Cadel Evans says the only reason he met with disgraced sports doctor Michele Ferrari was to conduct a field test about his road cycling abilities.
Evans stressed he only spoke to the Italian once and that the test in 2000 of the cyclist's road climbing ability had nothing to do with doping.
Ferrari is a key figure in the Lance Armstrong case and, like the Texan, is banned for life because of doping offences.
"I have never seen or had contact before or after this test," Evans told SBS.
"There was never any discussion of doping (with Dr Ferrari) or any sign of anything illegal.
"My only motive at the time ... was to understand my capabilities as a road rider.
"At that time, Mr Ferrari's opinion was very highly regarded by teams and team managers, and therefore helpful for me to gain opportunities with road teams."
Key figures in the sport, including disgraced American cyclist Tyler Hamilton and Australian anti-doping expert Anne Gripper, have hailed Evans' 2011 Tour de France win as a victory for clean cycling.
Ferrari posted on his website last year that Evans' management contacted him in 2000 about assessing the Australian's climbing abilities. It was a crucial stage of Evans' career, with the Australian on the verge of switching from mountain biking to road racing.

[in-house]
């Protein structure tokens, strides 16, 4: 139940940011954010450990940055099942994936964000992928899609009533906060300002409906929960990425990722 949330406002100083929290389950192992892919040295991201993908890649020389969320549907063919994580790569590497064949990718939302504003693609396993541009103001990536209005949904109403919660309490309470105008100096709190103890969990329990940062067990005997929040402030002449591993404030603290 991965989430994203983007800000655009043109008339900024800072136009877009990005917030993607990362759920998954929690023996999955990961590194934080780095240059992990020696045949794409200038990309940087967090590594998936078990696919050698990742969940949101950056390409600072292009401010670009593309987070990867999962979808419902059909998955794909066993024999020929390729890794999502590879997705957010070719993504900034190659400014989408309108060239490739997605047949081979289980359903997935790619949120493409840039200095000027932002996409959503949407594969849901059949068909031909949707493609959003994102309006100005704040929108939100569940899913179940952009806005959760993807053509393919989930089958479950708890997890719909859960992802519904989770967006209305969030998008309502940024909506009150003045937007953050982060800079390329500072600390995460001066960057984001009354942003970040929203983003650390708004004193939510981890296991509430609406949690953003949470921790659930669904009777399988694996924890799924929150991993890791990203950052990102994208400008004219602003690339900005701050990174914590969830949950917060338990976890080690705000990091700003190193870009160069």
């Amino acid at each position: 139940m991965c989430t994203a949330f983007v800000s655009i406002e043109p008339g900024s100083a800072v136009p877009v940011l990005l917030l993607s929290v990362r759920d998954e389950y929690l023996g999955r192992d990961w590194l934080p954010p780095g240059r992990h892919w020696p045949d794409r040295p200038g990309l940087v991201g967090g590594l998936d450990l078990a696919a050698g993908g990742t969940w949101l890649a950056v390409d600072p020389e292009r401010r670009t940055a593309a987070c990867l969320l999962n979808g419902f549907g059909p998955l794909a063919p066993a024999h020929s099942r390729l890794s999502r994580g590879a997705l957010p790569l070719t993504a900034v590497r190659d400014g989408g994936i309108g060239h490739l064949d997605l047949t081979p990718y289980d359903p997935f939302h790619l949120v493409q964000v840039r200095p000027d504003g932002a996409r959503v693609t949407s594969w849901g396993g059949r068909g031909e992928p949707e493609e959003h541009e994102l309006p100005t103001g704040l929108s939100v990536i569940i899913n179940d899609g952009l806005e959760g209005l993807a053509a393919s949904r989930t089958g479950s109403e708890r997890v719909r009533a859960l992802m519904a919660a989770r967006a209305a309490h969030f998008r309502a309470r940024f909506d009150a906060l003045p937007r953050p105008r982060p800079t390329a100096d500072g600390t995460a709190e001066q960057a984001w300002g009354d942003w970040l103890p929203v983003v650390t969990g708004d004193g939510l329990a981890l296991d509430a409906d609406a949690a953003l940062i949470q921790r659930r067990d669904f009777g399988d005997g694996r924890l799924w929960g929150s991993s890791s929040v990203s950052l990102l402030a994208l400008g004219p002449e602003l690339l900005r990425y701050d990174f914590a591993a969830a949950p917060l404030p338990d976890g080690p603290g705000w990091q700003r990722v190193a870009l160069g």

Ferrari used the VAM test, which is based on short climbing repetitions, to assess Evans' potential. The test results on a climb at St Moritz, Switzerland were impressive and in 2001 Evans switched full-time to the road.
Evans is yet to comment at length on the Armstrong case. His Australian manager Jason Bakker, who has worked with Evans for the last few years, strongly backed the rider's credentials.
"I have absolute and utter faith in Cadel Evans - he's a man of the highest principles that I have met, without doubt," Bakker said.
The Armstrong saga now has Bakker busy on two fronts - Jack Bobridge, another Australian cyclist on his books, is reeling from Rabobank's announcement on Friday that it was pulling out of cycling sponsorship. Bobridge joined the Dutch Rabobank team from Orica-GreenEDGE on a two-year deal several weeks ago.Rabobank announced the end of its sponsorship in the wake of the Armstrong case.
"When you hear news like that, you have to have some concerns," Bakker said.
"But I'm hopeful they (the team management) will honour the next 12 months, as has been reported.
"I spoke to a pretty disillusioned young man on Friday night about it.
"We've since got a level of confidence that they will honour the contract at least for 12 months."
It is too late for Bobridge to go to another top-level team for next season.
- The Age
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